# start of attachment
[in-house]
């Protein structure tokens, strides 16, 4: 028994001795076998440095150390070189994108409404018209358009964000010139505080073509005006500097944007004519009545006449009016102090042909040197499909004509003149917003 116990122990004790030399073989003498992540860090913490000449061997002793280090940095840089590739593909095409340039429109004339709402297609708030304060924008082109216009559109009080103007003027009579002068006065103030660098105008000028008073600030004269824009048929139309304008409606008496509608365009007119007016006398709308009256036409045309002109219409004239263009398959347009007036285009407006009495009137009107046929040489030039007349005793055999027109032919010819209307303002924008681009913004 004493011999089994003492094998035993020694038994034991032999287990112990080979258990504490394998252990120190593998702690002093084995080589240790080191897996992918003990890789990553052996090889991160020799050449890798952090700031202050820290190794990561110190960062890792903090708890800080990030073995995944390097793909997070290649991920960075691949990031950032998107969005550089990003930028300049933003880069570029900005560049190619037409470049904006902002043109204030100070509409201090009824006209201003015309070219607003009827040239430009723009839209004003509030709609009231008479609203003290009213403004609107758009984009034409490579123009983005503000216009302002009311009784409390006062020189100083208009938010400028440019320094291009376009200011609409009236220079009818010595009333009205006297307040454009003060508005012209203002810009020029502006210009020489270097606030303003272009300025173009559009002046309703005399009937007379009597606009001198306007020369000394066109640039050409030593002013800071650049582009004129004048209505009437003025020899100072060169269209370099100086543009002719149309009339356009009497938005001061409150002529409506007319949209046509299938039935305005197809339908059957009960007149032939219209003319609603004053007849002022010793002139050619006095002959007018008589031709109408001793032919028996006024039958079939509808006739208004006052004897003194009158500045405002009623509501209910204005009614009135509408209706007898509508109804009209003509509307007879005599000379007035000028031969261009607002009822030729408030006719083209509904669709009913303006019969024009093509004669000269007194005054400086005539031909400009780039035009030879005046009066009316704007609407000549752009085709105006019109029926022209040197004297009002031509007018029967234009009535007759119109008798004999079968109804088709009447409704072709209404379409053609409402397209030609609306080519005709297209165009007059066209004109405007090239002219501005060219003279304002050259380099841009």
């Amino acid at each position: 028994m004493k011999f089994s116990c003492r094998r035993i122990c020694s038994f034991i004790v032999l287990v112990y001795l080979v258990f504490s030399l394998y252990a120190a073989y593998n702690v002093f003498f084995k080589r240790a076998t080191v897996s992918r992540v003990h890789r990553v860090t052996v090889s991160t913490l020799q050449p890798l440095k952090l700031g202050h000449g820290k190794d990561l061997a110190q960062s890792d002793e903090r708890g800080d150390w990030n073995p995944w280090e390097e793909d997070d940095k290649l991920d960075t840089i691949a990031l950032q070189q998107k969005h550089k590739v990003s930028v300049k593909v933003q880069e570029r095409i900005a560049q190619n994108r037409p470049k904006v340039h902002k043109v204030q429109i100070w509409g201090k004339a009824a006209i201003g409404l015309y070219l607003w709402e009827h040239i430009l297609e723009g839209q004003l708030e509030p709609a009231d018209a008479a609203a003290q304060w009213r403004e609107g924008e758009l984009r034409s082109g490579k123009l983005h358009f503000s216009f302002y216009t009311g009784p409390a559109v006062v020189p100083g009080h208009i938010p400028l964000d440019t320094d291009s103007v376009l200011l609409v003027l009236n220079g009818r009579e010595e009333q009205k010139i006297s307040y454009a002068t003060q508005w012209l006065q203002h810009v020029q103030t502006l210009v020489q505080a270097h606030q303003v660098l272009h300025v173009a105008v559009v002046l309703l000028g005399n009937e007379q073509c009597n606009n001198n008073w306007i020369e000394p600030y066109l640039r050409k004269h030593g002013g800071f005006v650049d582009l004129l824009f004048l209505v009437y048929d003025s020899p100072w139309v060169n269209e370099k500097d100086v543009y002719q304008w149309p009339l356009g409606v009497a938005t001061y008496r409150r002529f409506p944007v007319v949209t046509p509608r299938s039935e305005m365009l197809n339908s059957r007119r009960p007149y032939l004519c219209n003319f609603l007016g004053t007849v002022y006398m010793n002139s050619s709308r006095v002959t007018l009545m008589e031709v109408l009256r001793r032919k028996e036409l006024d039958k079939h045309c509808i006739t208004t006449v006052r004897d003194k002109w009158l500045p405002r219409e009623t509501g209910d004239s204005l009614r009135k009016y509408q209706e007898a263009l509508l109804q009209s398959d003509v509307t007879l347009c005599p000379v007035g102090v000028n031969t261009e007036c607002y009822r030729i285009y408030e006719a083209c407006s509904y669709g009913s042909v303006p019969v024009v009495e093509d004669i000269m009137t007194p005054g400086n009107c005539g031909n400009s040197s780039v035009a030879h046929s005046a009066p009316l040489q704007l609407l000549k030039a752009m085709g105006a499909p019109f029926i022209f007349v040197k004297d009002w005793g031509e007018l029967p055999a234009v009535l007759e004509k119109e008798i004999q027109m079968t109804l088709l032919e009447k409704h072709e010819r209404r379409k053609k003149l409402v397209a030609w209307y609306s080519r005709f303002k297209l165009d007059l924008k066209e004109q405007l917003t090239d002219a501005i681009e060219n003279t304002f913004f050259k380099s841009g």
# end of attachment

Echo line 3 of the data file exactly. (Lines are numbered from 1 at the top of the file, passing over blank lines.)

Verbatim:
């Amino acid at each position: 028994m004493k011999f089994s116990c003492r094998r035993i122990c020694s038994f034991i004790v032999l287990v112990y001795l080979v258990f504490s030399l394998y252990a120190a073989y593998n702690v002093f003498f084995k080589r240790a076998t080191v897996s992918r992540v003990h890789r990553v860090t052996v090889s991160t913490l020799q050449p890798l440095k952090l700031g202050h000449g820290k190794d990561l061997a110190q960062s890792d002793e903090r708890g800080d150390w990030n073995p995944w280090e390097e793909d997070d940095k290649l991920d960075t840089i691949a990031l950032q070189q998107k969005h550089k590739v990003s930028v300049k593909v933003q880069e570029r095409i900005a560049q190619n994108r037409p470049k904006v340039h902002k043109v204030q429109i100070w509409g201090k004339a009824a006209i201003g409404l015309y070219l607003w709402e009827h040239i430009l297609e723009g839209q004003l708030e509030p709609a009231d018209a008479a609203a003290q304060w009213r403004e609107g924008e758009l984009r034409s082109g490579k123009l983005h358009f503000s216009f302002y216009t009311g009784p409390a559109v006062v020189p100083g009080h208009i938010p400028l964000d440019t320094d291009s103007v376009l200011l609409v003027l009236n220079g009818r009579e010595e009333q009205k010139i006297s307040y454009a002068t003060q508005w012209l006065q203002h810009v020029q103030t502006l210009v020489q505080a270097h606030q303003v660098l272009h300025v173009a105008v559009v002046l309703l000028g005399n009937e007379q073509c009597n606009n001198n008073w306007i020369e000394p600030y066109l640039r050409k004269h030593g002013g800071f005006v650049d582009l004129l824009f004048l209505v009437y048929d003025s020899p100072w139309v060169n269209e370099k500097d100086v543009y002719q304008w149309p009339l356009g409606v009497a938005t001061y008496r409150r002529f409506p944007v007319v949209t046509p509608r299938s039935e305005m365009l197809n339908s059957r007119r009960p007149y032939l004519c219209n003319f609603l007016g004053t007849v002022y006398m010793n002139s050619s709308r006095v002959t007018l009545m008589e031709v109408l009256r001793r032919k028996e036409l006024d039958k079939h045309c509808i006739t208004t006449v006052r004897d003194k002109w009158l500045p405002r219409e009623t509501g209910d004239s204005l009614r009135k009016y509408q209706e007898a263009l509508l109804q009209s398959d003509v509307t007879l347009c005599p000379v007035g102090v000028n031969t261009e007036c607002y009822r030729i285009y408030e006719a083209c407006s509904y669709g009913s042909v303006p019969v024009v009495e093509d004669i000269m009137t007194p005054g400086n009107c005539g031909n400009s040197s780039v035009a030879h046929s005046a009066p009316l040489q704007l609407l000549k030039a752009m085709g105006a499909p019109f029926i022209f007349v040197k004297d009002w005793g031509e007018l029967p055999a234009v009535l007759e004509k119109e008798i004999q027109m079968t109804l088709l032919e009447k409704h072709e010819r209404r379409k053609k003149l409402v397209a030609w209307y609306s080519r005709f303002k297209l165009d007059l924008k066209e004109q405007l917003t090239d002219a501005i681009e060219n003279t304002f913004f050259k380099s841009g």